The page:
Originally Posted by Renault78law
I'm just curious about your choice to buy another grinder. My recollection is that you brew coffee with an aeropress. Since the aeropress is so forgiving, my question is whether there is much benefit to using an excellent grinder. I could see better consistency, but when you're brewing basically one or two cups a day, how much does the grinder really matter? Again, we're talking coffee here, not espresso, so I don't believe fineness or uniformity really matter all that much.
Full disclosure: I'm uncharacteristically trying to take a practical approach to this relatively new hobby and I'm trying to convince myself that I don't need to buy an excellent grinder.
To follow up on some of the other good comments already, it depends on what kind of coffee you're making. Espresso is a thing in and of itself, and if that's your goal and you don't want to endlessly screw around, get a Nespresso: it's more consistent, cheaper (in the short term, and maybe long term if you never dial in your pull), and better than what most people can do, including cafes. Just recycle those capsules.
Consider how much coffee you're making. If it's a single cup, then the manual grinders are fine. The OE would be overkill, and a Hario is fine, especially if you're using a pretty forgiving method (like French press), but just because a method is forgiving doesn't mean it's indiscriminate: you can still tell differences, and it depends on how much those differences mean to you. The Baratza Encore is a great electric grinder otherwise, and pretty affordable and well-supported. I use one at home with an Aeropress (and metal filter).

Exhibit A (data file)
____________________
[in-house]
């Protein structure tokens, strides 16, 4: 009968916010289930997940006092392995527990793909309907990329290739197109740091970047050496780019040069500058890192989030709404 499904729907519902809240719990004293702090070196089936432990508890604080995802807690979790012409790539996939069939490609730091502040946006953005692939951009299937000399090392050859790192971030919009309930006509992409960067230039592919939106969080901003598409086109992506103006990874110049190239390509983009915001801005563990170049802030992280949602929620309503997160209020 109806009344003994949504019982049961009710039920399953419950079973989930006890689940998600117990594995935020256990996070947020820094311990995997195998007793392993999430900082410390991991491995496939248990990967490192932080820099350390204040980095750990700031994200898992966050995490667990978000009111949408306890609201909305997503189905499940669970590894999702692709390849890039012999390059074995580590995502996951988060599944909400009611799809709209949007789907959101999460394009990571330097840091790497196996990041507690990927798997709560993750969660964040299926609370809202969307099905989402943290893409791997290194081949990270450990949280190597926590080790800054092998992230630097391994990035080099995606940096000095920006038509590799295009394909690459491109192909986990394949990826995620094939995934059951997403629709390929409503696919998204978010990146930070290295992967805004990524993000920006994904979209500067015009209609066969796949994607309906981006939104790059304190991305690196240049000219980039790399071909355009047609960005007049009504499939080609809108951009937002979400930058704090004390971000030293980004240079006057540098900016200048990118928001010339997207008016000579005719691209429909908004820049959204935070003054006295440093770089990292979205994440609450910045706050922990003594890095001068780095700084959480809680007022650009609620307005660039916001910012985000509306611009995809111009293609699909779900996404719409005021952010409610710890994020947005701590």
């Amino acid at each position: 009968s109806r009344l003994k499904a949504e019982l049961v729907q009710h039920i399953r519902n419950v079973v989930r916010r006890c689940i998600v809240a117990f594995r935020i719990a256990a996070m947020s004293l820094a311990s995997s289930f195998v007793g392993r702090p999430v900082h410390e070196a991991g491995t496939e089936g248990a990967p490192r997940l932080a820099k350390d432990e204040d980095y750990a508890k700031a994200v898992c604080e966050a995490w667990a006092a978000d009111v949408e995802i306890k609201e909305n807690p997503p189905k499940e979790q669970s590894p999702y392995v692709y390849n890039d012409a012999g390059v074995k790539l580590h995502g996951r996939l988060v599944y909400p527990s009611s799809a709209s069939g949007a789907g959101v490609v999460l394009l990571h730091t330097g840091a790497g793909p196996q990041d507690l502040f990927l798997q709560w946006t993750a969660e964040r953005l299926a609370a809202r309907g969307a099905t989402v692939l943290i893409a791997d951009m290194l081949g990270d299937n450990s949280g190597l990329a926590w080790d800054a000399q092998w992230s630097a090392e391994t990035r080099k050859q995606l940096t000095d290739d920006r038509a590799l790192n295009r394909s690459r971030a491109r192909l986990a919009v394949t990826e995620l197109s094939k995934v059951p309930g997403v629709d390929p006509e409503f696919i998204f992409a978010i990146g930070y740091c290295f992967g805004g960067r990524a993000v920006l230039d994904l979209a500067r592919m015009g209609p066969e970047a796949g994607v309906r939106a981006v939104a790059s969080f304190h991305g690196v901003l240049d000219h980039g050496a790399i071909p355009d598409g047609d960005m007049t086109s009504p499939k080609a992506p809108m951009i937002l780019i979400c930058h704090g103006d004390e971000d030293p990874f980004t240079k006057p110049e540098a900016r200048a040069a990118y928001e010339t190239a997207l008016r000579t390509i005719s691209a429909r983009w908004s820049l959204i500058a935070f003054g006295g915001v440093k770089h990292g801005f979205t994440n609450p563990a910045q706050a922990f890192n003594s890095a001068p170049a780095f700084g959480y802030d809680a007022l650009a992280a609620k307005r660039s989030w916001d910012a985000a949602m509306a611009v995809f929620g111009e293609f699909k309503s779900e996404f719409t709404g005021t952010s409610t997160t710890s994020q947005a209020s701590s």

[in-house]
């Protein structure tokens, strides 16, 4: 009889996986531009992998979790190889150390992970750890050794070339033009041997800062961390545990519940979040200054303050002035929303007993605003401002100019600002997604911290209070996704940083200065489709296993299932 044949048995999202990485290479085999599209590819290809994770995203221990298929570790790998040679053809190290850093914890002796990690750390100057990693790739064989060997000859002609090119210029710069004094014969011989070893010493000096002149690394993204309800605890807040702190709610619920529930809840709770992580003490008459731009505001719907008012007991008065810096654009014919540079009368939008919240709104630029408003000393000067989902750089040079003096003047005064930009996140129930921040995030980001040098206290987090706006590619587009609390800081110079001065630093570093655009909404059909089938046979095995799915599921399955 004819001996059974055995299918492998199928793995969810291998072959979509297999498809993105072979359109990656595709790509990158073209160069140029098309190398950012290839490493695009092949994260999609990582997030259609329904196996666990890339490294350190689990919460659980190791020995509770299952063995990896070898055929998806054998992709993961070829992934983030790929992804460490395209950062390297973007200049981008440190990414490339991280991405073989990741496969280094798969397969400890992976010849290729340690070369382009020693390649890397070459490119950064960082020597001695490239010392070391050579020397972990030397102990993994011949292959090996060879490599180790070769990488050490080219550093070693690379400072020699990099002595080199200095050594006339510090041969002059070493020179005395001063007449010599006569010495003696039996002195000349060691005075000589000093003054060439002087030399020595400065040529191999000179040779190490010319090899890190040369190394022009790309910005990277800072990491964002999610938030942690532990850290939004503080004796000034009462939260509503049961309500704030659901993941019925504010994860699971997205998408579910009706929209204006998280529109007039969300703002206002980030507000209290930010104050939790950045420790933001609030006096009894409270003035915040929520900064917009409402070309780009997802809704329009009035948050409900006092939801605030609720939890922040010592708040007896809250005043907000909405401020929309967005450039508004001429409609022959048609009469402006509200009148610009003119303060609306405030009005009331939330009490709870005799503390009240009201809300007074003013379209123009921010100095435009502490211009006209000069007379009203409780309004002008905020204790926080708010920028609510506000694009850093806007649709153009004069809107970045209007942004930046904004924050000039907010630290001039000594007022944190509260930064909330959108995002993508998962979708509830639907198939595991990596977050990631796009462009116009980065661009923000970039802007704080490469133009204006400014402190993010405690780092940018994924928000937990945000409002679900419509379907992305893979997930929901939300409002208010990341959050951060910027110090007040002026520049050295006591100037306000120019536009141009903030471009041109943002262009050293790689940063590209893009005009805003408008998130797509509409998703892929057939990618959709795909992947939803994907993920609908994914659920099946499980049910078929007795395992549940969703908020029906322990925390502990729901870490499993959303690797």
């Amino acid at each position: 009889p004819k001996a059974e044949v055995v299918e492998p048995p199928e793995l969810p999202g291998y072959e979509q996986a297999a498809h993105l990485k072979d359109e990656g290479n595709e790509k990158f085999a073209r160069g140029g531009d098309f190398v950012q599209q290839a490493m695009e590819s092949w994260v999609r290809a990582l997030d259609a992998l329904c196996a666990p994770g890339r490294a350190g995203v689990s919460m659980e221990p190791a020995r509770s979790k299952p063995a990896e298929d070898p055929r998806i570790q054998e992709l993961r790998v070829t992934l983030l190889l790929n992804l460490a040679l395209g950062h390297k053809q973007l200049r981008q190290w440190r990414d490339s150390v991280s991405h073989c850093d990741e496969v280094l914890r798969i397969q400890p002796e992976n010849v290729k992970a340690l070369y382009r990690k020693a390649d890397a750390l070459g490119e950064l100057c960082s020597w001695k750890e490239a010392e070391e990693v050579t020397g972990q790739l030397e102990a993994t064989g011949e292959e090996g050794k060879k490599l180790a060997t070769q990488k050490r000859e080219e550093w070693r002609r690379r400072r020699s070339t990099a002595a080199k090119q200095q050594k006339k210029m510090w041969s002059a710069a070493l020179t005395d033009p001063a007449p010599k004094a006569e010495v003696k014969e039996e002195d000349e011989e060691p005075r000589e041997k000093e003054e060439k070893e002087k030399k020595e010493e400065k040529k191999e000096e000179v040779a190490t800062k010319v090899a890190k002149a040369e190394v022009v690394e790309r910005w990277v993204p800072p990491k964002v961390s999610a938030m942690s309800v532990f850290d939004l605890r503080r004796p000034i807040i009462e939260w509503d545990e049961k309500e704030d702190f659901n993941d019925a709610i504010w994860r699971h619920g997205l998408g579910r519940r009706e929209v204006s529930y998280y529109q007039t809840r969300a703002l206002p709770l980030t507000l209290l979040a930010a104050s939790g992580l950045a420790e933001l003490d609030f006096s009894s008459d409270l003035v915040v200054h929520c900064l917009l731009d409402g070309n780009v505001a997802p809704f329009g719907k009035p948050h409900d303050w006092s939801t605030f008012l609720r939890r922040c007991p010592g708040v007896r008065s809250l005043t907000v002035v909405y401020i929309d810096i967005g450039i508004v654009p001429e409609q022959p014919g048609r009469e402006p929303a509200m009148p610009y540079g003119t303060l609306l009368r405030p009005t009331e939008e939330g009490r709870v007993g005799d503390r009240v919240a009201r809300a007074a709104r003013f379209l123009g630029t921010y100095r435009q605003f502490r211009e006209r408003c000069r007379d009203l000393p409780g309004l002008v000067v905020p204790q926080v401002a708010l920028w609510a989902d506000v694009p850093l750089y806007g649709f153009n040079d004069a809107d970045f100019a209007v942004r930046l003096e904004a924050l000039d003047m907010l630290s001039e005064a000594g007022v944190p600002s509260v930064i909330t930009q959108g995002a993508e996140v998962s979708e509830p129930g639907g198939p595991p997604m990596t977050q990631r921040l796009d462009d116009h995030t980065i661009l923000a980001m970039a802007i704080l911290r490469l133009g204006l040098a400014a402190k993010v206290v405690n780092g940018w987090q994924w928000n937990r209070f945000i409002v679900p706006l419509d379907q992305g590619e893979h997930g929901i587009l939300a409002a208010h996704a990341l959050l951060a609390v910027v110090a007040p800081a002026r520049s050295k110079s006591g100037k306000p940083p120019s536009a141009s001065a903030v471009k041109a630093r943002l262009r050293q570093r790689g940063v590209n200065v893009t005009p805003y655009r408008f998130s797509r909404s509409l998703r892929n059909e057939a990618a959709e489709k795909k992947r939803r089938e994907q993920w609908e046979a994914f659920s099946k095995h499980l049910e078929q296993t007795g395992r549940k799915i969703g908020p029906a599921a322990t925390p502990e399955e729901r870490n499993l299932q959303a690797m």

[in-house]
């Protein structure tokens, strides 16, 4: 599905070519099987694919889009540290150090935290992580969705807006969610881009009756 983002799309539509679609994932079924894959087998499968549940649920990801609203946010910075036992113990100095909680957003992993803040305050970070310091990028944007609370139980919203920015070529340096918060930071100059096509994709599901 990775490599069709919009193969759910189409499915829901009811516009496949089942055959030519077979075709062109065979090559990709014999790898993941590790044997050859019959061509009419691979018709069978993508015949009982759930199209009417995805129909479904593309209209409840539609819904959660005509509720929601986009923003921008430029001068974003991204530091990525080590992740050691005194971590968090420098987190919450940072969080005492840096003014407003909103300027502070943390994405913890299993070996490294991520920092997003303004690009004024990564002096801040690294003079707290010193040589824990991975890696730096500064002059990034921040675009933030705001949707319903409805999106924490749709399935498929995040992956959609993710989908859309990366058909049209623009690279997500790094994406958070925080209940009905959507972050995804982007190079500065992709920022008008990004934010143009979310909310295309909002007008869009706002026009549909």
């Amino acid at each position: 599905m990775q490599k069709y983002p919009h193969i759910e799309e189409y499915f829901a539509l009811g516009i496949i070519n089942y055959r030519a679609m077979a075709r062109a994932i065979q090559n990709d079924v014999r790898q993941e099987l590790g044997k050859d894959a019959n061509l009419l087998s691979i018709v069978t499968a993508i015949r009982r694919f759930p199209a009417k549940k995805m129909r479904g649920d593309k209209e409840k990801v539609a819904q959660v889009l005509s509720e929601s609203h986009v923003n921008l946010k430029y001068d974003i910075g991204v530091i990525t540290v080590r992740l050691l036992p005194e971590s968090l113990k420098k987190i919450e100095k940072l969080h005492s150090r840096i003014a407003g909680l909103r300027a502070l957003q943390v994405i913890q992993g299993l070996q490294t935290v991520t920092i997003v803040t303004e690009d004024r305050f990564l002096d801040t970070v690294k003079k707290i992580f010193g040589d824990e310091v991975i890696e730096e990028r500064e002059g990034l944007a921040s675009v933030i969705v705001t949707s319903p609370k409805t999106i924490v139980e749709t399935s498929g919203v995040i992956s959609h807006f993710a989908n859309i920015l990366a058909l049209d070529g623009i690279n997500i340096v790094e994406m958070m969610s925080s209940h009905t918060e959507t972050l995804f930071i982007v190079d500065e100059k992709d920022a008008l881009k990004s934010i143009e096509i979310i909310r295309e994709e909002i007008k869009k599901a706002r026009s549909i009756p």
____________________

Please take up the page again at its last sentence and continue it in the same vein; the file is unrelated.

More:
Note that in the Sweet Home article linked, there's a hint that French press grind (a really coarse grind) is hard to do, and that is true, and different grinders perform differently at different grind sizes. The OE is supposed to be very good at coarse sizes. I'm still dialing mine in, and I think I have it pretty close to what my Hario did before in terms of grind size (14 notches on the OE), but if you put me in a blind test between the two, I'd have a hard time telling them apart right now. That's for my office setup which is an immersion brew (steep 3 minutes in an Espro body) poured through a paper filter.
I agree with PB that beans and good water make a bigger difference. Get beans that you like, make sure they're fresh (within 2 weeks of roast, and the bean does change and get better within that period), use filtered water (Brita is fine), and a reasonable grinder (basically not a whirly-blade), and you're more than 90% of the way there. No need to go all out initially before you figure out what you like. Brew parameters and grind size can make really huge differences too.